Catastrophic Accident Births a Passion for Nursing:
Students choose nursing for many different reasons. But a handful of students come to the career of nursing after a dramatic event in their lives changed their original course. They bring with them much passion for the field of nursing and compassion for others who may be suffering what they themselves endured. Such is the case with Kendra Sayles...
One date Kendra will never forget
"I was born in Colorado Springs, Colorado," says Kendra. "I have lived in Colorado most of my life except for eight months when I was in Kentucky for my pre-veterinary degree internship. My entire life had been centered around horses, training and loving them with all my heart as I was growing up. In 2010, my boyfriend's boss asked me to further refine some of his horses. So, on the morning of May 7, 2010 I worked with his 6-year-old gelding. The horse was a little nervous, but seemed to calm down and do fine after about ten minutes. Suddenly, he started bucking very hard and fast. I fell off after holding on for quite a while, but I was completely fine. I got back up, checked all his gear and bit for problems, and got back on again. But this time he took off at a full-blown gallop and tried, I believe, to buck at that same intense speed when he planted hard on his front feet and went end-over-end on top of me. Considering all the velocity that was produced from such a fast run and all his weight, 1000-1100 lbs going about 30 mph crushed me."
Sayles woke up a few hours later, and between bouts of unconsciousness tried to crawl down a dirt road and through a bar ditch. She pulled herself up onto a barbwire fence, where a wife of one of the ranch hands spotted her five hours after the accident. "Thankfully, this woman was a former EMT and kept me as stable as possible until a volunteer ambulance crew arrived." Kendra was quickly placed on a "Flight for Life" to Denver and the next day underwent her first major spine surgery. The horse had severely broken her back, her neck, the left side of her skull, multiple ribs, and her left femur. She had a partially collapsed lung, diaphragmatic nerve damage, and a traumatic brain injury - among many other injuries not mentioned here.
Sayles spent a very long time in the hospital trying not only to recover, but to survive. According to many surgeons and doctors who were involved in her case, this should have been an “unsurvivable” accident. Kendra's overall condition was consistent with extreme force and crushing injuries. Her surgeon in San Francisco states that he has seen injuries like hers before -- almost all from very high-velocity motor vehicle accidents -- "but of the patients I have worked with in the last thirty years, Kendra was the only one who did not succumb to her injuries or isn't now a quadriplegic."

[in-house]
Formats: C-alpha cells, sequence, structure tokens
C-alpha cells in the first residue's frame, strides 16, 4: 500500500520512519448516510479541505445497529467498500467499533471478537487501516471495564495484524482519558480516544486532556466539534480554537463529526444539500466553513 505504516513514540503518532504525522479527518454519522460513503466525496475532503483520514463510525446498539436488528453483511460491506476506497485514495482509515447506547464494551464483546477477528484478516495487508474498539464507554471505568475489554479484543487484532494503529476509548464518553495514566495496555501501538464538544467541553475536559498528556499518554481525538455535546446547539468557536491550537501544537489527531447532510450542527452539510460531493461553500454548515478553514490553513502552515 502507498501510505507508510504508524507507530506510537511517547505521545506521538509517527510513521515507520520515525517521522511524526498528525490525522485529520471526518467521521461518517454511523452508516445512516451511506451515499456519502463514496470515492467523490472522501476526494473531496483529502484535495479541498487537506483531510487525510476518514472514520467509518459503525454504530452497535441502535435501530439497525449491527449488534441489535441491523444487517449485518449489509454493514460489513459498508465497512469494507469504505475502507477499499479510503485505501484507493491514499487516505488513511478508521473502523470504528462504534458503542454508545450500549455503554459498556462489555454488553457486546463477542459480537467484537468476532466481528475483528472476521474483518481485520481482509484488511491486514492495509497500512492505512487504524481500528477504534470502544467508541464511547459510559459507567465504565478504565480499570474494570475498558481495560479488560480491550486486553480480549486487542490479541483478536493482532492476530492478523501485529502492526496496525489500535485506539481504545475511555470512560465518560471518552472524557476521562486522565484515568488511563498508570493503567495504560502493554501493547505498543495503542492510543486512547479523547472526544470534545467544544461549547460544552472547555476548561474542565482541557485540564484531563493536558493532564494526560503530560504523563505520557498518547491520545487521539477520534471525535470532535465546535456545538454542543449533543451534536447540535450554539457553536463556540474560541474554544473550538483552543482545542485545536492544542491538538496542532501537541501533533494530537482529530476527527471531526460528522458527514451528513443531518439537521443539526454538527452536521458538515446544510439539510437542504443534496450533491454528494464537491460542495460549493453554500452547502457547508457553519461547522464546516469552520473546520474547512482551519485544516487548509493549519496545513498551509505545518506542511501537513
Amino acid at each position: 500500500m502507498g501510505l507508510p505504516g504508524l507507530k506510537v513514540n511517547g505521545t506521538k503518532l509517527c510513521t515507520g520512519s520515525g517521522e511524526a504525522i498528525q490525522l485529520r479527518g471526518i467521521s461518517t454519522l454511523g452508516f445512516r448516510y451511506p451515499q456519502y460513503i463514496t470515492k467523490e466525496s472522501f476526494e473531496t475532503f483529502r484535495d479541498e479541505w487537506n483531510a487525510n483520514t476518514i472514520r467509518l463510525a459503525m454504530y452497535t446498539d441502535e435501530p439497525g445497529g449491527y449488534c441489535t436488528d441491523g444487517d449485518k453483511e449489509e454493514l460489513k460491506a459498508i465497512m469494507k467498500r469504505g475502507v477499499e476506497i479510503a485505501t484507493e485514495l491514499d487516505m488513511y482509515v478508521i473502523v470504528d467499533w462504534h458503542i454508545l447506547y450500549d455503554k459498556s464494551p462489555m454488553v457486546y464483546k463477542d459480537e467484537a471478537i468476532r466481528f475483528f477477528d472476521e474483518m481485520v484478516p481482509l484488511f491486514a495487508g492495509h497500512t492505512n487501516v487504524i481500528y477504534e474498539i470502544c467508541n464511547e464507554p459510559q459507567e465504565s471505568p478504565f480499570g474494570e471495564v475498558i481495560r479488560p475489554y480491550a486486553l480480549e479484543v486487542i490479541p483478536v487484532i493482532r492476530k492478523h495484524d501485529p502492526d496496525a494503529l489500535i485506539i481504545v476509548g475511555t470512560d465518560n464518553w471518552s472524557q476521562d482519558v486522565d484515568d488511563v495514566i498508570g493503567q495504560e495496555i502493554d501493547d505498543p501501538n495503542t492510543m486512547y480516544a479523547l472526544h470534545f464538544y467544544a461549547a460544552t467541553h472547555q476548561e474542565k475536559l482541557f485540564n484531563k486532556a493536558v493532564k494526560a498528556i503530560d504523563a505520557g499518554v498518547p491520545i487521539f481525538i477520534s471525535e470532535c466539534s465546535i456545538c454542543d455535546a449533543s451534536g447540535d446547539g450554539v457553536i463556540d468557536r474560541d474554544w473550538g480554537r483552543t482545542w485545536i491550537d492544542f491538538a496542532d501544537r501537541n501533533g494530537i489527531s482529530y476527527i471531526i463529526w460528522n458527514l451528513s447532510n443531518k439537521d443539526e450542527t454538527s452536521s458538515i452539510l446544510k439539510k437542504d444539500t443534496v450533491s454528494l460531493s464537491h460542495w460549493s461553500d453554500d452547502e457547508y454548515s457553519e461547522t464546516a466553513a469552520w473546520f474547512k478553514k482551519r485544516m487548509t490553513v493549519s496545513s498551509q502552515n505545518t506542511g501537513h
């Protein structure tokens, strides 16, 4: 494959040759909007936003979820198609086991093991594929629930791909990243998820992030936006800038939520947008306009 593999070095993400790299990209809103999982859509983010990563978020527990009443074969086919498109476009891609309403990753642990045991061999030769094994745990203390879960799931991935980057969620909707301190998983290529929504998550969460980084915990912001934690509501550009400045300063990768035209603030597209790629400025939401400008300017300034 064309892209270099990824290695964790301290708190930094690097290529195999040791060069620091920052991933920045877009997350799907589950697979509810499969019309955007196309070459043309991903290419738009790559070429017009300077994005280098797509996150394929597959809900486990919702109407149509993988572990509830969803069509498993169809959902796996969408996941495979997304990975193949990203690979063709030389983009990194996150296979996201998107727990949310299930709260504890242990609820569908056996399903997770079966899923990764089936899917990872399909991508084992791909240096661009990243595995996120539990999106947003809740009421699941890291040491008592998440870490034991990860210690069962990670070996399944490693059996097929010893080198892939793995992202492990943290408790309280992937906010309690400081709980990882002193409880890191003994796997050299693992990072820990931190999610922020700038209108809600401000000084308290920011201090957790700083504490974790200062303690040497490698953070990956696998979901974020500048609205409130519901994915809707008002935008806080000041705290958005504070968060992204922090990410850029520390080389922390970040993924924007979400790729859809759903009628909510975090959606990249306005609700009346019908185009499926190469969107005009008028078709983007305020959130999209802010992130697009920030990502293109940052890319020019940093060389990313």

A decision for nursing
Sayles was in neurological ICU in Denver until the doctors felt she was going to survive her injuries, and has been in therapy every since. "Because of the excellent nursing care I received, I decided that if it was at all possible for me to physically endure it, I would become a nurse. I chose the University of Wyoming because I lived in Riverton, Wyoming after coming out of the hospital." Kendra applied to the UW School of Nursing's BRAND accelerated BSN program, and began the program only ten days after being released from the hospital. Reflecting on the intense year of study in the BRAND program, she says "...it served as a good mental distraction for me many times through the infinitely harder journey of my recovery." Sayles, still suffering from pain daily, graduated from BRAND in August 2012 with a 4.0 GPA.
A plan for the future
The BRAND program is for students with previous baccalaureate degrees. When asked if she might be able to combine her nursing with her previous schooling, Sayles said, "My previous major was Pre-Veterinary Science and Business Administration. The medical/technical skills surprisingly parallel nursing skills to a great degree in some instances. And a degree in business lines up with my goals of going into research and management positions." Sayles said would like to use her nursing to work with severe trauma cases, but is entertaining the possibility of going on for a Ph.D. "I want to be involved in research to help the severely injured regain an outstanding quality of life. I would love to be able to devise a way to help others like me, whose orthopedic fractures are so severe that new bones need to be implanted. Ultimately, I think that stem cells are a huge part of the solution…we can harvest them from our own bodies easily at this point...so this may be a big part of the road I travel in the future."
Words of encouragement to us all
Sayles concludes, "If I can survive the 'unsurvivable,' then truly anything is possible... there is nothing that intimidates me or frightens me anymore. What matters is what I believe, what you believe. Only YOU can place limits on yourself by disbelief in your own potential or falling prey to the discouraging words of others. We can make a huge difference for humankind, and in our own lives."